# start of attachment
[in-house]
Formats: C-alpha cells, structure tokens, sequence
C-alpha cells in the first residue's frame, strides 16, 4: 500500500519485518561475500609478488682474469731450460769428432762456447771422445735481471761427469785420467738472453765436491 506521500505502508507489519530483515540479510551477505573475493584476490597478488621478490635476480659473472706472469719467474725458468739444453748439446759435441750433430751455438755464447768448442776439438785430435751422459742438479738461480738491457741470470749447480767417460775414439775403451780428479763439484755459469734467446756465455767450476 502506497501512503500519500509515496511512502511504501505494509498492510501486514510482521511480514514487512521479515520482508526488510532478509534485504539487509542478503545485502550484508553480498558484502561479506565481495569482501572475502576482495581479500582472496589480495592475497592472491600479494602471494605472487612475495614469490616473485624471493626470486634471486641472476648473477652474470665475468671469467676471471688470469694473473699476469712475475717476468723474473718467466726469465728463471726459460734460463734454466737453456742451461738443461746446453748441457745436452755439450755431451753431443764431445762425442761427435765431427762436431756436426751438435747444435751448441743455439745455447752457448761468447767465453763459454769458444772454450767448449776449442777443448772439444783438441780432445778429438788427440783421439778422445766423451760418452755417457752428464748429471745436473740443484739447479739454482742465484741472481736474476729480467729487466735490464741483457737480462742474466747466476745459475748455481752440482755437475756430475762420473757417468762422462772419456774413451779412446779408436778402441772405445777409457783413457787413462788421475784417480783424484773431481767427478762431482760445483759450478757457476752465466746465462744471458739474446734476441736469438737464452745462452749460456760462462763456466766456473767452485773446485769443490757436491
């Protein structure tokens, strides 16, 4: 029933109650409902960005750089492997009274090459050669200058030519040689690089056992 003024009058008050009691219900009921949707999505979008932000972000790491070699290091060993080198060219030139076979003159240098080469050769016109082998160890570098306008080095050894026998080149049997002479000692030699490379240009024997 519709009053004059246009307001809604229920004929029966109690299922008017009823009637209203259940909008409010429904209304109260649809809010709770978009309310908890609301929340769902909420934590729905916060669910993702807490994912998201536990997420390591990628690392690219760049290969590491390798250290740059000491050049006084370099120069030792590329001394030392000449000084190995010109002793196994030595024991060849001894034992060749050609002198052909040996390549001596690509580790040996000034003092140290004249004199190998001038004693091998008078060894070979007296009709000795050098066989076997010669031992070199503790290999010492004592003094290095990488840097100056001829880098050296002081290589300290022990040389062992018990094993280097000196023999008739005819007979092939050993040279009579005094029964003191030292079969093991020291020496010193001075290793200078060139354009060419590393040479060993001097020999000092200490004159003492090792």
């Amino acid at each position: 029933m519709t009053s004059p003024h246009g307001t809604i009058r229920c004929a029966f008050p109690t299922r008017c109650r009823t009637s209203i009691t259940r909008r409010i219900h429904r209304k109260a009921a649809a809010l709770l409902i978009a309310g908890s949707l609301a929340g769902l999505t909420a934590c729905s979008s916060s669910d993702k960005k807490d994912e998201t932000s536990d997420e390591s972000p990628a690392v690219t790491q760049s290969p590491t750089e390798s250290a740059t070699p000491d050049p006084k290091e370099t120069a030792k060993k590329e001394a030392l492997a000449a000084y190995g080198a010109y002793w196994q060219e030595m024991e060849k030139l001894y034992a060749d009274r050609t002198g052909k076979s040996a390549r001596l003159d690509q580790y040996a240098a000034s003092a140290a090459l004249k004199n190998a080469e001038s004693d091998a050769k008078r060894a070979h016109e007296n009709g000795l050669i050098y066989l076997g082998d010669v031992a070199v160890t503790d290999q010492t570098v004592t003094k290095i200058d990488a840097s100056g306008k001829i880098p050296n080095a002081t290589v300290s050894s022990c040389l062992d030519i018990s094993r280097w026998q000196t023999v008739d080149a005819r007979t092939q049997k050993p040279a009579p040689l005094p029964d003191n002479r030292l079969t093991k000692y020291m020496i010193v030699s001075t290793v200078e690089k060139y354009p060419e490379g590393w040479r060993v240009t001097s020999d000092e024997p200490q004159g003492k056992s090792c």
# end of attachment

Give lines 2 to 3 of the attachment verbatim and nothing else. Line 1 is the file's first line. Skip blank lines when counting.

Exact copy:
Formats: C-alpha cells, structure tokens, sequence
C-alpha cells in the first residue's frame, strides 16, 4: 500500500519485518561475500609478488682474469731450460769428432762456447771422445735481471761427469785420467738472453765436491 506521500505502508507489519530483515540479510551477505573475493584476490597478488621478490635476480659473472706472469719467474725458468739444453748439446759435441750433430751455438755464447768448442776439438785430435751422459742438479738461480738491457741470470749447480767417460775414439775403451780428479763439484755459469734467446756465455767450476 502506497501512503500519500509515496511512502511504501505494509498492510501486514510482521511480514514487512521479515520482508526488510532478509534485504539487509542478503545485502550484508553480498558484502561479506565481495569482501572475502576482495581479500582472496589480495592475497592472491600479494602471494605472487612475495614469490616473485624471493626470486634471486641472476648473477652474470665475468671469467676471471688470469694473473699476469712475475717476468723474473718467466726469465728463471726459460734460463734454466737453456742451461738443461746446453748441457745436452755439450755431451753431443764431445762425442761427435765431427762436431756436426751438435747444435751448441743455439745455447752457448761468447767465453763459454769458444772454450767448449776449442777443448772439444783438441780432445778429438788427440783421439778422445766423451760418452755417457752428464748429471745436473740443484739447479739454482742465484741472481736474476729480467729487466735490464741483457737480462742474466747466476745459475748455481752440482755437475756430475762420473757417468762422462772419456774413451779412446779408436778402441772405445777409457783413457787413462788421475784417480783424484773431481767427478762431482760445483759450478757457476752465466746465462744471458739474446734476441736469438737464452745462452749460456760462462763456466766456473767452485773446485769443490757436491